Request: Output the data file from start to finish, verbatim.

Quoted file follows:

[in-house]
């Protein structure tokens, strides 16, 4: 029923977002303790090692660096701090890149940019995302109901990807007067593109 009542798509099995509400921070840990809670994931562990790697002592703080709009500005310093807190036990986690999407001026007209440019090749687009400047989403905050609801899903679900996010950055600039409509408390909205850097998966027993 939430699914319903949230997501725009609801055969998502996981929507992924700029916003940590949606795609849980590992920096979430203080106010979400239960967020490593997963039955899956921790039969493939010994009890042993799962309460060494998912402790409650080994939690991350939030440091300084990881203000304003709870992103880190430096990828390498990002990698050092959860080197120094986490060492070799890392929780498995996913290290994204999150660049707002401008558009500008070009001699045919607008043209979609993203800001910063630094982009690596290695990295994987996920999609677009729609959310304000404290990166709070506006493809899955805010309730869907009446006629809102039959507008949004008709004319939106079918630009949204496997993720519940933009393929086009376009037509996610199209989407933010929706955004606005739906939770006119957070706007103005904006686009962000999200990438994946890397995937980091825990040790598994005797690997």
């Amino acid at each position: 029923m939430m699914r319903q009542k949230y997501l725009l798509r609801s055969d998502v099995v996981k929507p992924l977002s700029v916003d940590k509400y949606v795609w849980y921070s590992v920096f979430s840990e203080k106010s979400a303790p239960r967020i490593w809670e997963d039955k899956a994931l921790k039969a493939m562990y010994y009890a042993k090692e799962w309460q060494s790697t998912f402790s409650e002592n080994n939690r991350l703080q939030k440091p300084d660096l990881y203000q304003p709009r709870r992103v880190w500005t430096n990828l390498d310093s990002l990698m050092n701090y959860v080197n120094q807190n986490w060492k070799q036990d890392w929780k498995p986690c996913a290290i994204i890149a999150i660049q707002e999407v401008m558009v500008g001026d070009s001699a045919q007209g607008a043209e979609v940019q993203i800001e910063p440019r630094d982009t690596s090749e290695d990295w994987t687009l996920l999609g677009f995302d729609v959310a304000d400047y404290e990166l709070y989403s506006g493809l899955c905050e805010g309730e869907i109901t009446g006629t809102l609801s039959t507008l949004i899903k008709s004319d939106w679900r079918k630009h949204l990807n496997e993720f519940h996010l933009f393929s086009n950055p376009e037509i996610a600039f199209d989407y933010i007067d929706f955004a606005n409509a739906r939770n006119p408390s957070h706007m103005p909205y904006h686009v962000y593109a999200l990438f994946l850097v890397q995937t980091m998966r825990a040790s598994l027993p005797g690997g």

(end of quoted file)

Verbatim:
[in-house]
């Protein structure tokens, strides 16, 4: 029923977002303790090692660096701090890149940019995302109901990807007067593109 009542798509099995509400921070840990809670994931562990790697002592703080709009500005310093807190036990986690999407001026007209440019090749687009400047989403905050609801899903679900996010950055600039409509408390909205850097998966027993 939430699914319903949230997501725009609801055969998502996981929507992924700029916003940590949606795609849980590992920096979430203080106010979400239960967020490593997963039955899956921790039969493939010994009890042993799962309460060494998912402790409650080994939690991350939030440091300084990881203000304003709870992103880190430096990828390498990002990698050092959860080197120094986490060492070799890392929780498995996913290290994204999150660049707002401008558009500008070009001699045919607008043209979609993203800001910063630094982009690596290695990295994987996920999609677009729609959310304000404290990166709070506006493809899955805010309730869907009446006629809102039959507008949004008709004319939106079918630009949204496997993720519940933009393929086009376009037509996610199209989407933010929706955004606005739906939770006119957070706007103005904006686009962000999200990438994946890397995937980091825990040790598994005797690997």
């Amino acid at each position: 029923m939430m699914r319903q009542k949230y997501l725009l798509r609801s055969d998502v099995v996981k929507p992924l977002s700029v916003d940590k509400y949606v795609w849980y921070s590992v920096f979430s840990e203080k106010s979400a303790p239960r967020i490593w809670e997963d039955k899956a994931l921790k039969a493939m562990y010994y009890a042993k090692e799962w309460q060494s790697t998912f402790s409650e002592n080994n939690r991350l703080q939030k440091p300084d660096l990881y203000q304003p709009r709870r992103v880190w500005t430096n990828l390498d310093s990002l990698m050092n701090y959860v080197n120094q807190n986490w060492k070799q036990d890392w929780k498995p986690c996913a290290i994204i890149a999150i660049q707002e999407v401008m558009v500008g001026d070009s001699a045919q007209g607008a043209e979609v940019q993203i800001e910063p440019r630094d982009t690596s090749e290695d990295w994987t687009l996920l999609g677009f995302d729609v959310a304000d400047y404290e990166l709070y989403s506006g493809l899955c905050e805010g309730e869907i109901t009446g006629t809102l609801s039959t507008l949004i899903k008709s004319d939106w679900r079918k630009h949204l990807n496997e993720f519940h996010l933009f393929s086009n950055p376009e037509i996610a600039f199209d989407y933010i007067d929706f955004a606005n409509a739906r939770n006119p408390s957070h706007m103005p909205y904006h686009v962000y593109a999200l990438f994946l850097v890397q995937t980091m998966r825990a040790s598994l027993p005797g690997g």